Criminal law is the body of law that relates to crime. It proscribes conduct perceived as threatening, harmful, or otherwise endangering to the property, health and moral welfare of people inclusive of one's self. Most criminal law is established by statute, to say that the laws are enacted by a legislature. Criminal law includes the rehabilitation of people who violate such laws. Criminal law varies according to jurisdiction, differs from civil law, where emphasis is more on dispute resolution and victim compensation, rather than on punishment or rehabilitation. Criminal procedure is a formalized official activity that authenticates the fact of commission of a crime and authorizes punitive or rehabilitative treatment of the offender; the first civilizations did not distinguish between civil law and criminal law. The first written codes of law were designed by the Sumerians. Around 2100–2050 BC Ur-Nammu, the Neo-Sumerian king of Ur, enacted the oldest written legal code whose text has been discovered: the Code of Ur-Nammu although an earlier code of Urukagina of Lagash is known to have existed.
Another important early code was the Code of Hammurabi. Only fragments of the early criminal laws of Ancient Greece have survived, e.g. those of Solon and Draco. In Roman law, Gaius's Commentaries on the Twelve Tables conflated the civil and criminal aspects, treating theft as a tort. Assault and violent robbery were analogized to trespass as to property. Breach of such laws created an obligation of law or vinculum juris discharged by payment of monetary compensation or damages; the criminal law of imperial Rome is collected in Books 47–48 of the Digest. After the revival of Roman law in the 12th century, sixth-century Roman classifications and jurisprudence provided the foundations of the distinction between criminal and civil law in European law from until the present time; the first signs of the modern distinction between crimes and civil matters emerged during the Norman Invasion of England. The special notion of criminal penalty, at least concerning Europe, arose in Spanish Late Scholasticism, when the theological notion of God's penalty, inflicted for a guilty mind, became transfused into canon law first and to secular criminal law.
The development of the state dispensing justice in a court emerged in the eighteenth century when European countries began maintaining police services. From this point, criminal law formalized the mechanisms for enforcement, which allowed for its development as a discernible entity. Criminal law is distinctive for the uniquely serious, potential consequences or sanctions for failure to abide by its rules; every crime is composed of criminal elements. Capital punishment may be imposed in some jurisdictions for the most serious crimes. Physical or corporal punishment may be imposed such as whipping or caning, although these punishments are prohibited in much of the world. Individuals may be incarcerated in prison or jail in a variety of conditions depending on the jurisdiction. Confinement may be solitary. Length of incarceration may vary from a day to life. Government supervision may be imposed, including house arrest, convicts may be required to conform to particularized guidelines as part of a parole or probation regimen.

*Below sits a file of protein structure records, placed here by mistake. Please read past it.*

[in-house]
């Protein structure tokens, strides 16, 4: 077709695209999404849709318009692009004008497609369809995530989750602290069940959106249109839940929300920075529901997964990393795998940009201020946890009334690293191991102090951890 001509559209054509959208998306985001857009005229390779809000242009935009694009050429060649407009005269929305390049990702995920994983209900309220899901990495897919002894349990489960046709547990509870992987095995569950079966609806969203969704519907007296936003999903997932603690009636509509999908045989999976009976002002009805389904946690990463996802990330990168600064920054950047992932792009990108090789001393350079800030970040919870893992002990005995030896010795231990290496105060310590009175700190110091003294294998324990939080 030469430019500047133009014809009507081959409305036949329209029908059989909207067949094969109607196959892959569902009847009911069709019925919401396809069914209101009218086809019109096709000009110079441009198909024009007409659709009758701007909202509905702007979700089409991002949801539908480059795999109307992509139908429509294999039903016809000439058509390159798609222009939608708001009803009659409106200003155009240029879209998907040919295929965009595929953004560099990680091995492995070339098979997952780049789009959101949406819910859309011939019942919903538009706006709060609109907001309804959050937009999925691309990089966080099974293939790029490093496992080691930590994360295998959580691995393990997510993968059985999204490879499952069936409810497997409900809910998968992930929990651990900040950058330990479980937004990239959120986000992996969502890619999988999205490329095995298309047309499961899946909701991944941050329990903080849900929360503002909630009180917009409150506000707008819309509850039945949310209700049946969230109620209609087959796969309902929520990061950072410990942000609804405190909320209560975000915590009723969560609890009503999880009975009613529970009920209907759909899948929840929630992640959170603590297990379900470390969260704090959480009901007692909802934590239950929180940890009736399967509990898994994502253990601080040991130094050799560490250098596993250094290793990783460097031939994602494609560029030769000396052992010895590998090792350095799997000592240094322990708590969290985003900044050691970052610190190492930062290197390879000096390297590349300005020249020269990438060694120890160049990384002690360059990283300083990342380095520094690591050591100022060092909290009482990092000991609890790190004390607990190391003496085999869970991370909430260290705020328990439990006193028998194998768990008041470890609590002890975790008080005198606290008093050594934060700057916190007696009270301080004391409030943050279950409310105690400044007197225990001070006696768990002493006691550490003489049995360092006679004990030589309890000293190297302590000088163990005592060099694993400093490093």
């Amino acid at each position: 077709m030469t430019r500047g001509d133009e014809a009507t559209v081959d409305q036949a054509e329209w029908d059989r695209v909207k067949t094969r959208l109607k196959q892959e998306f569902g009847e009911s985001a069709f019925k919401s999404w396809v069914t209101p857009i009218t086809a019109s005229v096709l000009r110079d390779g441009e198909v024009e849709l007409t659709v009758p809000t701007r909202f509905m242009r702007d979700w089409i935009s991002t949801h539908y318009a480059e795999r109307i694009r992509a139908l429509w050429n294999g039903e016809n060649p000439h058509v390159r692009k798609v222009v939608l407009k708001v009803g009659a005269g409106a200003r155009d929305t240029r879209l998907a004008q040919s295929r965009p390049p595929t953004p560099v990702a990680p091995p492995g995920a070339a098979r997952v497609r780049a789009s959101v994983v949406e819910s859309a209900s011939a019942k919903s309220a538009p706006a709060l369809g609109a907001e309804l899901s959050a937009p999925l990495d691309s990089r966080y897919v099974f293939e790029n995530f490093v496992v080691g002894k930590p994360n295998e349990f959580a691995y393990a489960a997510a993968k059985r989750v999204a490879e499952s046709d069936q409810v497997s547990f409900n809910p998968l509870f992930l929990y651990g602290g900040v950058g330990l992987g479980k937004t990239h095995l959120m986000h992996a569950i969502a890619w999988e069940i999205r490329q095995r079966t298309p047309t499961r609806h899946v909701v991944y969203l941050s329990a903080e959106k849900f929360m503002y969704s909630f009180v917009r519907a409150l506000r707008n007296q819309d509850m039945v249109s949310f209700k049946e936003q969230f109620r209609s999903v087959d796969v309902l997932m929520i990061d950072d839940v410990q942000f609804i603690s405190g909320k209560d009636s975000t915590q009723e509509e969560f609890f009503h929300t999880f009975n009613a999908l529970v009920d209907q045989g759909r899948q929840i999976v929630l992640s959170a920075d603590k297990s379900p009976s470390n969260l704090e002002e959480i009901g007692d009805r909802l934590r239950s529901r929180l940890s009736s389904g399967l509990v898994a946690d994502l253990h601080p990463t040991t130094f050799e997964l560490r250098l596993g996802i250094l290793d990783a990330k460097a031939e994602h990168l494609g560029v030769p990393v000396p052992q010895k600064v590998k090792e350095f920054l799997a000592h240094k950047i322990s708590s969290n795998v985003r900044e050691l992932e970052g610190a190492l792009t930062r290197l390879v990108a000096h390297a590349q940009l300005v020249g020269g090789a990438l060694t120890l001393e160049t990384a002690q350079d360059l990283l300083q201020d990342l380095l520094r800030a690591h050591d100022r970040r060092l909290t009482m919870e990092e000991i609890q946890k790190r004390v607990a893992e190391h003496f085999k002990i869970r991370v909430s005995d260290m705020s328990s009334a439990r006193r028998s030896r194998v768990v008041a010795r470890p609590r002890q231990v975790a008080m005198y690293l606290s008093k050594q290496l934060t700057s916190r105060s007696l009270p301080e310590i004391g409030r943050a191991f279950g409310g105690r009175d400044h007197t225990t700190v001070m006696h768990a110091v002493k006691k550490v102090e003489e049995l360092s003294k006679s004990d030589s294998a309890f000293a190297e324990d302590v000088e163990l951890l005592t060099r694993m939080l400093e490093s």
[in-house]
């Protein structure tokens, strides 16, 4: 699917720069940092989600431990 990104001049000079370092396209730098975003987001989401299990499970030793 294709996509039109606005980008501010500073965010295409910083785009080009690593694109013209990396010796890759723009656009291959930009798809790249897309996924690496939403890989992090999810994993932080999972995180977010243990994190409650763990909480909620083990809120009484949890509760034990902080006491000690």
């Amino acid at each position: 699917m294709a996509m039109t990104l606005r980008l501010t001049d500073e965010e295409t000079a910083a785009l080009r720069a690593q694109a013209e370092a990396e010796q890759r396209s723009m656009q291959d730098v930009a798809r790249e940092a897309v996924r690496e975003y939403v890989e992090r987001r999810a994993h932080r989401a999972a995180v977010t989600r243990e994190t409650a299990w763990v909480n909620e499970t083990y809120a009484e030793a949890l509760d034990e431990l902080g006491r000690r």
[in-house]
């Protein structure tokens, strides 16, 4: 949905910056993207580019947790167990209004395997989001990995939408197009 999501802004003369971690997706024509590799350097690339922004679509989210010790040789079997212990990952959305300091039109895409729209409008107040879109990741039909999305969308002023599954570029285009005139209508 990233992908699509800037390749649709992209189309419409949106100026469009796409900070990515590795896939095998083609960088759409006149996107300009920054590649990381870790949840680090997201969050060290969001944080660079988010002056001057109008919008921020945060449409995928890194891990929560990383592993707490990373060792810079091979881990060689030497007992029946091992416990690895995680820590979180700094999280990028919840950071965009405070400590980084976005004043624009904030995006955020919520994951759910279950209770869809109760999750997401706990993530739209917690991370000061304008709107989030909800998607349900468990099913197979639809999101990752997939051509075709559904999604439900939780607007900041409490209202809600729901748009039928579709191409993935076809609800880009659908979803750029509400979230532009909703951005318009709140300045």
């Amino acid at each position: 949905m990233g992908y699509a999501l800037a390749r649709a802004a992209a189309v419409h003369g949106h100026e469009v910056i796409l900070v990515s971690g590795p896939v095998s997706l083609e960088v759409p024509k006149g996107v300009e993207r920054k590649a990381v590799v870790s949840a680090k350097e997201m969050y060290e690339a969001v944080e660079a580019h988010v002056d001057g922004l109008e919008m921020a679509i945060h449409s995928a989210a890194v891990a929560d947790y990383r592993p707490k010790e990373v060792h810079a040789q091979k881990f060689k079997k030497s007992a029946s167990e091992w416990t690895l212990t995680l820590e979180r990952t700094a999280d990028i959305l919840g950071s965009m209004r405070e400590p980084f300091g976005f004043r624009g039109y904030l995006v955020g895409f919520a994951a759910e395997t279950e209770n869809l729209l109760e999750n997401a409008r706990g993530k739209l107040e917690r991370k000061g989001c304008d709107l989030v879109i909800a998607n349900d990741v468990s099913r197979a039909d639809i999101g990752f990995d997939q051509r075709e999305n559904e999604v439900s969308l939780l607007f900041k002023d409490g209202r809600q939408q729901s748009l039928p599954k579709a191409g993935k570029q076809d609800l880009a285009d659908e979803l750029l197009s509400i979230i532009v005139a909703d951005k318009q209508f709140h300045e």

Fines may be imposed, seizing money or property from a person convicted of a crime. Five objectives are accepted for enforcement of the criminal law by punishments: retribution, incapacitation and restoration. Jurisdictions differ on the value to be placed on each. Retribution – Criminals ought to Be Punished in some way; this is the most seen goal. Criminals have taken improper advantage, or inflicted unfair detriment, upon others and the criminal law will put criminals at some unpleasant disadvantage to "balance the scales." People submit to the law to receive the right not to be murdered and if people contravene these laws, they surrender the rights granted to them by the law. Thus, one who murders may be executed himself. A related theory includes the idea of "righting the balance." Deterrence – Individual deterrence is aimed toward the specific offender. The aim is to impose a sufficient penalty to discourage the offender from criminal behavior. General deterrence aims at society at large. By imposing a penalty on those who commit offenses, other individuals are discouraged from committing those offenses.
Incapacitation – Designed to keep criminals away from society so that the public is protected from their misconduct. This is achieved through prison sentences today; the death penalty or banishment have served the same purpose. Rehabilitation – Aims at transforming an offender into a valuable member of society, its primary goal is to prevent further offense by convincing the offender that their conduct was wrong. Restoration – This is a victim-oriented theory of punishment; the goal is to repair, through state authority, any injury inflicted upon the victim by the offender. For example, one who embezzles will be required to repay the amount improperly acquired. Restoration is combined with other main goals of criminal justice and is related to concepts in the civil law, i.e. returning the victim to his or her original position before the injury. Many laws are enforced by threat of criminal punishment, the range of the punishment varies with the jurisdiction; the scope of criminal law is too vast to catalog intelligently.
The following are some of the more typical aspects of criminal law. The criminal law prohibits undesirable acts. Thus, proof of a crime requires proof of some act. Scholars label this the requir